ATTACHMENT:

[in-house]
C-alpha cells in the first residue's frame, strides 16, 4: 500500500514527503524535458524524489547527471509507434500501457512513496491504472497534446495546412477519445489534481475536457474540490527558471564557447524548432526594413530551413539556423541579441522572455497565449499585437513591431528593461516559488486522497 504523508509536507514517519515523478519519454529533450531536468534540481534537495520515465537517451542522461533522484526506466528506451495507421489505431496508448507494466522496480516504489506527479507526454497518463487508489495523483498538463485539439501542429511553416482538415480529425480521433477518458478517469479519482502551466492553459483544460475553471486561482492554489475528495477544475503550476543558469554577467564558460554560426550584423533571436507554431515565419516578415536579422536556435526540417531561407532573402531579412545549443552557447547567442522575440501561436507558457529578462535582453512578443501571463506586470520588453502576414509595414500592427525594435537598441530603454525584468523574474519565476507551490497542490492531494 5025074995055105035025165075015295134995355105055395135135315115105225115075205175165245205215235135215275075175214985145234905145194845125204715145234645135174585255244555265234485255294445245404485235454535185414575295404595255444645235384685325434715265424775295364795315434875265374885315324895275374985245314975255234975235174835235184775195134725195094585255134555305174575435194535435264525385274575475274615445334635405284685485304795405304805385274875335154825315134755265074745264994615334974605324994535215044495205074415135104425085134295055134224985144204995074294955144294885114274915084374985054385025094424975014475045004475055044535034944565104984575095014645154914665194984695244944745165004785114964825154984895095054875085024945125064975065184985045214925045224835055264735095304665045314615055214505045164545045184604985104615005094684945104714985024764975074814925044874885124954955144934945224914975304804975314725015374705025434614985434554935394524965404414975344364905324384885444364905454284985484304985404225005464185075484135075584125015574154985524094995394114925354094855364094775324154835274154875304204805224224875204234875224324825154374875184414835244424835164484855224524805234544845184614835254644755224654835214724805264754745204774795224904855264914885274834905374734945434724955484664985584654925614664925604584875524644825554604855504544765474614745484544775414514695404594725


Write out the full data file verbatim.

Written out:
[in-house]
C-alpha cells in the first residue's frame, strides 16, 4: 500500500514527503524535458524524489547527471509507434500501457512513496491504472497534446495546412477519445489534481475536457474540490527558471564557447524548432526594413530551413539556423541579441522572455497565449499585437513591431528593461516559488486522497 504523508509536507514517519515523478519519454529533450531536468534540481534537495520515465537517451542522461533522484526506466528506451495507421489505431496508448507494466522496480516504489506527479507526454497518463487508489495523483498538463485539439501542429511553416482538415480529425480521433477518458478517469479519482502551466492553459483544460475553471486561482492554489475528495477544475503550476543558469554577467564558460554560426550584423533571436507554431515565419516578415536579422536556435526540417531561407532573402531579412545549443552557447547567442522575440501561436507558457529578462535582453512578443501571463506586470520588453502576414509595414500592427525594435537598441530603454525584468523574474519565476507551490497542490492531494 5025074995055105035025165075015295134995355105055395135135315115105225115075205175165245205215235135215275075175214985145234905145194845125204715145234645135174585255244555265234485255294445245404485235454535185414575295404595255444645235384685325434715265424775295364795315434875265374885315324895275374985245314975255234975235174835235184775195134725195094585255134555305174575435194535435264525385274575475274615445334635405284685485304795405304805385274875335154825315134755265074745264994615334974605324994535215044495205074415135104425085134295055134224985144204995074294955144294885114274915084374985054385025094424975014475045004475055044535034944565104984575095014645154914665194984695244944745165004785114964825154984895095054875085024945125064975065184985045214925045224835055264735095304665045314615055214505045164545045184604985104615005094684945104714985024764975074814925044874885124954955144934945224914975304804975314725015374705025434614985434554935394524965404414975344364905324384885444364905454284985484304985404225005464185075484135075584125015574154985524094995394114925354094855364094775324154835274154875304204805224224875204234875224324825154374875184414835244424835164484855224524805234544845184614835254644755224654835214724805264754745204774795224904855264914885274834905374734945434724955484664985584654925614664925604584875524644825554604855504544765474614745484544775414514695404594725